Proverbs 11:10a says, “When the righteous [Godly people] do well, the city [society] rejoices [prospers].” Proverbs 29:2 says, “When the righteous [Godly people] are in authority, the people [society] rejoice; but when the wicked [ungodly people] are in power, the people groan [suffer].”

We have seen a lot of that in our nation’s history.

Therefore, since the “majority-rule” concept often gets us into trouble, we should be looking in a different direction. Where should we be looking? Some of you readers may get bothered with me, but the answer is found in the Bible. We should be looking for wise people to lead us.

One man exclaimed, “I am not looking for a Christian to lead me; I want a good politician!” His friend standing nearby mockingly said, “Isn’t ‘good politician’ an oxymoron?” I laughed and said, “I know some good politicians. They are people of high integrity and who cannot be swayed by money, sex, fame, or power. Most of them are Godly folk who pray about their own life, and about pending decisions. But I also know some non-Christian politicians of high integrity.”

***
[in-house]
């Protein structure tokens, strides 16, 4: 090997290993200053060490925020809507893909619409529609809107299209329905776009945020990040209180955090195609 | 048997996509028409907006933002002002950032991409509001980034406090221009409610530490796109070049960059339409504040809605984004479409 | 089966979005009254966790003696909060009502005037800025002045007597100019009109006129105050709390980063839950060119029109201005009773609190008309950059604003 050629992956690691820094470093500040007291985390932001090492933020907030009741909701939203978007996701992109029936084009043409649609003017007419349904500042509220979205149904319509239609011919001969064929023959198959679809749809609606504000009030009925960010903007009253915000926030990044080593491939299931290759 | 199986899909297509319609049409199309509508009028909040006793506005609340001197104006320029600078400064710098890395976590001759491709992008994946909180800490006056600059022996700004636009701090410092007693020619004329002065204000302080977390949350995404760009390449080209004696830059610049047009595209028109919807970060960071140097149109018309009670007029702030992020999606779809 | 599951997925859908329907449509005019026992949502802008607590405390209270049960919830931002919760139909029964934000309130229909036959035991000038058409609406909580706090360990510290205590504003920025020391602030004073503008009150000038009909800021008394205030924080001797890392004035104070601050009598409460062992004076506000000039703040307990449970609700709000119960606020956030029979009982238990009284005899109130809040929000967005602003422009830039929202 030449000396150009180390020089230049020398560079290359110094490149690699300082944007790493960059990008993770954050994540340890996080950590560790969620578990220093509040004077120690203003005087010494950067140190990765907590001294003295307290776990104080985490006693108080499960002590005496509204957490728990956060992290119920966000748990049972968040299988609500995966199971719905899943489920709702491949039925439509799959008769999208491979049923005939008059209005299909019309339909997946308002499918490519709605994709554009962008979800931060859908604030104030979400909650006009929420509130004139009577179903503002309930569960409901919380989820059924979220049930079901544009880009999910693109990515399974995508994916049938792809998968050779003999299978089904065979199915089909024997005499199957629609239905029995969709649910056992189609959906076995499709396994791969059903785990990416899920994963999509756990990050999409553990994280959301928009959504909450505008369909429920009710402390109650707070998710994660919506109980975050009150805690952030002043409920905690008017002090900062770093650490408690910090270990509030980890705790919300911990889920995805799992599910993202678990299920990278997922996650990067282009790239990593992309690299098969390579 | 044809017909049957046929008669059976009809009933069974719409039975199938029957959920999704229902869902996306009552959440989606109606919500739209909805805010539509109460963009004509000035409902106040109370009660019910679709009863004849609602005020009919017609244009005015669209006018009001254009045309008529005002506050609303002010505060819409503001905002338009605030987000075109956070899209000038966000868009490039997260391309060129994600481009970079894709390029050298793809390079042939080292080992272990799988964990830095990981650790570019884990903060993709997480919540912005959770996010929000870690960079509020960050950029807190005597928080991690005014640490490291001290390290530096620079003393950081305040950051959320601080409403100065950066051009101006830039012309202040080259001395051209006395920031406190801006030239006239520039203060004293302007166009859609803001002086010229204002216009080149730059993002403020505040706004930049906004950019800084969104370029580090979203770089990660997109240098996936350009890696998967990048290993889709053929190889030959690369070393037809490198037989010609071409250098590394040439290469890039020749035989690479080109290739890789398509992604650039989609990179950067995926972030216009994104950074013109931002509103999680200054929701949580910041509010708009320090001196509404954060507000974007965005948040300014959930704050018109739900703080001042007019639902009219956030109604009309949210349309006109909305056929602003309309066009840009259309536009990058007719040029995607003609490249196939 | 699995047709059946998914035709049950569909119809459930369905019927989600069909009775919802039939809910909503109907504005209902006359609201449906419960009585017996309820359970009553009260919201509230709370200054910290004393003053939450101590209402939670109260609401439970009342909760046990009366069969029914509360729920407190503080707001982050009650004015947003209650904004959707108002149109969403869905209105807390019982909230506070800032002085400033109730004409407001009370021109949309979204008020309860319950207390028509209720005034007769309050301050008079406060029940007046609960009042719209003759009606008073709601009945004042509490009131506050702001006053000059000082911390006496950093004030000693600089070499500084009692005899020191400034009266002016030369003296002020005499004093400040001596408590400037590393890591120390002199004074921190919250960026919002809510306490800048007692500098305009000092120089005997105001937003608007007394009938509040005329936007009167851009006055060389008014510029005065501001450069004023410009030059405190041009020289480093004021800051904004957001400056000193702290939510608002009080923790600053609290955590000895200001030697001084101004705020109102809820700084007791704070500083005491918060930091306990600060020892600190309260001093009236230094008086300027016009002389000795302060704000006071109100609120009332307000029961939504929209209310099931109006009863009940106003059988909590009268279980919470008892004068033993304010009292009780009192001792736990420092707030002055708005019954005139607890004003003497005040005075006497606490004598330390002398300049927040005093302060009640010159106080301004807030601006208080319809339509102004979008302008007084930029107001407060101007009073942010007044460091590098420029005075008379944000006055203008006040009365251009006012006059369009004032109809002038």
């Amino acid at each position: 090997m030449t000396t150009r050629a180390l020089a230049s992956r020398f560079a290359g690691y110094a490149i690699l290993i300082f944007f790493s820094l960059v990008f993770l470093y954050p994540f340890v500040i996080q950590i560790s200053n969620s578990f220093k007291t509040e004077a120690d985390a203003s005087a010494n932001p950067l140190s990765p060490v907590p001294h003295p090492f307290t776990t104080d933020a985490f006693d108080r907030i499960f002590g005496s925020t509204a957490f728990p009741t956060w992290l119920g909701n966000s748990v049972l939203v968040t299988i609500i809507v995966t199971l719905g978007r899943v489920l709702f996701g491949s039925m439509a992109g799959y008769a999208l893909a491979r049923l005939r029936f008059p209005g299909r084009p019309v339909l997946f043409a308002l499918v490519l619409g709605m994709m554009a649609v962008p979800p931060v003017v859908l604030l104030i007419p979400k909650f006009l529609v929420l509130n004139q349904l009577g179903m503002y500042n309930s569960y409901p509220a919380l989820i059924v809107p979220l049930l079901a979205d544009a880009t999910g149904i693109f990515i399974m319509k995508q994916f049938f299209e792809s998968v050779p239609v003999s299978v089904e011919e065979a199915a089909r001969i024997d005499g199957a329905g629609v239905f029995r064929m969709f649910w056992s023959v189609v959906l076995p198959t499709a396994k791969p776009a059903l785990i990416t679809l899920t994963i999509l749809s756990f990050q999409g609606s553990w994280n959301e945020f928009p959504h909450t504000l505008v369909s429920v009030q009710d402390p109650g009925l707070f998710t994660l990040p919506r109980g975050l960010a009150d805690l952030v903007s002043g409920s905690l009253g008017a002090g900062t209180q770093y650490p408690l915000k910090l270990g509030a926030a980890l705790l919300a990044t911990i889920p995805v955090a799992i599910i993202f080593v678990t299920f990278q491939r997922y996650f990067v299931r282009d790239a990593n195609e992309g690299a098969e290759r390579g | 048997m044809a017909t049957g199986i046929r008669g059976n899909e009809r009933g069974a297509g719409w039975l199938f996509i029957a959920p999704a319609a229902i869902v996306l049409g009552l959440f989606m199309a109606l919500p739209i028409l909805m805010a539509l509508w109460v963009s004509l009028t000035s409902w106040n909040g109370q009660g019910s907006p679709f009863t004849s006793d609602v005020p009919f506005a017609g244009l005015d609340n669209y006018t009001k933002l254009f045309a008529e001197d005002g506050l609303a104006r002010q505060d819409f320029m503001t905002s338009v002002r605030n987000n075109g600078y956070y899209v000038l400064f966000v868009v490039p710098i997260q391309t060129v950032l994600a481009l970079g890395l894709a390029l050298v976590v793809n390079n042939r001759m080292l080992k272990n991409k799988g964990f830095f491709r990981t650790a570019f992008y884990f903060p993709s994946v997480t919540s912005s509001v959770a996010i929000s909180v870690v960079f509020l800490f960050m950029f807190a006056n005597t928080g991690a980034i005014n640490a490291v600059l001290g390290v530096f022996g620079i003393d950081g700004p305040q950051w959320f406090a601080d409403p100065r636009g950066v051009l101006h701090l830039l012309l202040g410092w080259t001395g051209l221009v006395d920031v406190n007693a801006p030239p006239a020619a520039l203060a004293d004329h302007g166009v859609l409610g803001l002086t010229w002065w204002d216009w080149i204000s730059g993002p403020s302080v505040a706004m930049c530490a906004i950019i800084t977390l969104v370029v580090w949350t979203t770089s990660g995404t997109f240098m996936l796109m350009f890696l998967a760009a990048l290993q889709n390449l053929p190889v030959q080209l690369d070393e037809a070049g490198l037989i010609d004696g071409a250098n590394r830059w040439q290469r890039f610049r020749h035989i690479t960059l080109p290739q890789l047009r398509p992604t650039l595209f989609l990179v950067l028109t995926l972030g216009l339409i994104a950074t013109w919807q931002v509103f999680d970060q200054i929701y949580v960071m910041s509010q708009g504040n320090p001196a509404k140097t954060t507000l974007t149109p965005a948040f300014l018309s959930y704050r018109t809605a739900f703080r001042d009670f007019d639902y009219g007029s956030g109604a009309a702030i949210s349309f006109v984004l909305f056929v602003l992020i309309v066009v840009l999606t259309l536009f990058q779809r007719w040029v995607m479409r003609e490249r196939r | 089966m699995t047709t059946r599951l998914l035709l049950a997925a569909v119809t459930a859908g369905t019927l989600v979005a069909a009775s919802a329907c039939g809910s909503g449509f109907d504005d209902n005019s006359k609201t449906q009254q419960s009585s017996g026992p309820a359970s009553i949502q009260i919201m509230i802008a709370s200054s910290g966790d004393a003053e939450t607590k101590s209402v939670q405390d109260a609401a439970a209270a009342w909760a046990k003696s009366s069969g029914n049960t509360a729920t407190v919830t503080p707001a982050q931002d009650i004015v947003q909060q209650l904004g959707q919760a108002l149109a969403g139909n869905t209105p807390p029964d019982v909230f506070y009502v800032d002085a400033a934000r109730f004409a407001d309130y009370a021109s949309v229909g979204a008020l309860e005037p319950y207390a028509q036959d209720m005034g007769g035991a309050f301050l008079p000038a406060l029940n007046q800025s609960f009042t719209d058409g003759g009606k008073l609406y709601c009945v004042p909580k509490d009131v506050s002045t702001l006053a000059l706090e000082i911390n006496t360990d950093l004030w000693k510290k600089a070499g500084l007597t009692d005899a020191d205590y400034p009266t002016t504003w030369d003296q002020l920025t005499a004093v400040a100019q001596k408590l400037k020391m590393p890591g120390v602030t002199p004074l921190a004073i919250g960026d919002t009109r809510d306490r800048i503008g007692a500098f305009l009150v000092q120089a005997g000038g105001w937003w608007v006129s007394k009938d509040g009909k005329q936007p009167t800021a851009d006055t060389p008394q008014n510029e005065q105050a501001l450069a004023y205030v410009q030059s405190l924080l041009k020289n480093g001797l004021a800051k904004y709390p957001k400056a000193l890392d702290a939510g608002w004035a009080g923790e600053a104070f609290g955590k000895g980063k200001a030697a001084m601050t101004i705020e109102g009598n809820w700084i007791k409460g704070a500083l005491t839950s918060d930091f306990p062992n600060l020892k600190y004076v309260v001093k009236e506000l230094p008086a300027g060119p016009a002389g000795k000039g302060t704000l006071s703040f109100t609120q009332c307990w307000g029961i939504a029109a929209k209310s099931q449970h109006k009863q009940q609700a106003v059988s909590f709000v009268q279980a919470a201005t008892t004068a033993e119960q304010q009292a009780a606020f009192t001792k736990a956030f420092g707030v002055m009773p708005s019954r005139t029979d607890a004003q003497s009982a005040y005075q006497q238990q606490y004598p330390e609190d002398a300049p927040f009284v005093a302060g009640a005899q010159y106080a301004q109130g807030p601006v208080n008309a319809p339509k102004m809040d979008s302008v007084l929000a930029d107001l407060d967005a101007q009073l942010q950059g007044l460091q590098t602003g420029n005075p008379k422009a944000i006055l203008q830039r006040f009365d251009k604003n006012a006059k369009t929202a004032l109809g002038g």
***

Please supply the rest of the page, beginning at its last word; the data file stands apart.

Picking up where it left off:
We need to understand that the majority is not always right. Therefore, like Joshua and Caleb, we should not be swayed by the opinion of the masses; rather we should study Scripture, pray about decisions, and base our lives on what is right in God’s sight – even if we must stand alone.

But remember: God will be standing with us.

Keep this with you, and read it several times before you vote.

Living a Holy Life

Some years ago, I was talking with an acquaintance about a church in Tulsa, Oklahoma.

“Oh, I wouldn’t go that THAT church! They act holier than thou!” he exclaimed.

“What does that mean?” I asked.

“It means, uh, well, you know – they act real holy and religious!”

“Well, what does that mean?” I asked again.

“What’s the matter? I thought you knew this religion stuff.”

“I know about religion and Christianity, but you are condemning those people. So, tell me what you mean, and why.”

He walked away because, not being a Christian, he was trying to justify his own sinful lifestyle (it was bad) by demeaning those who were living a Godly lifestyle.

But he said they were “acting holy,” so let’s talk about holiness.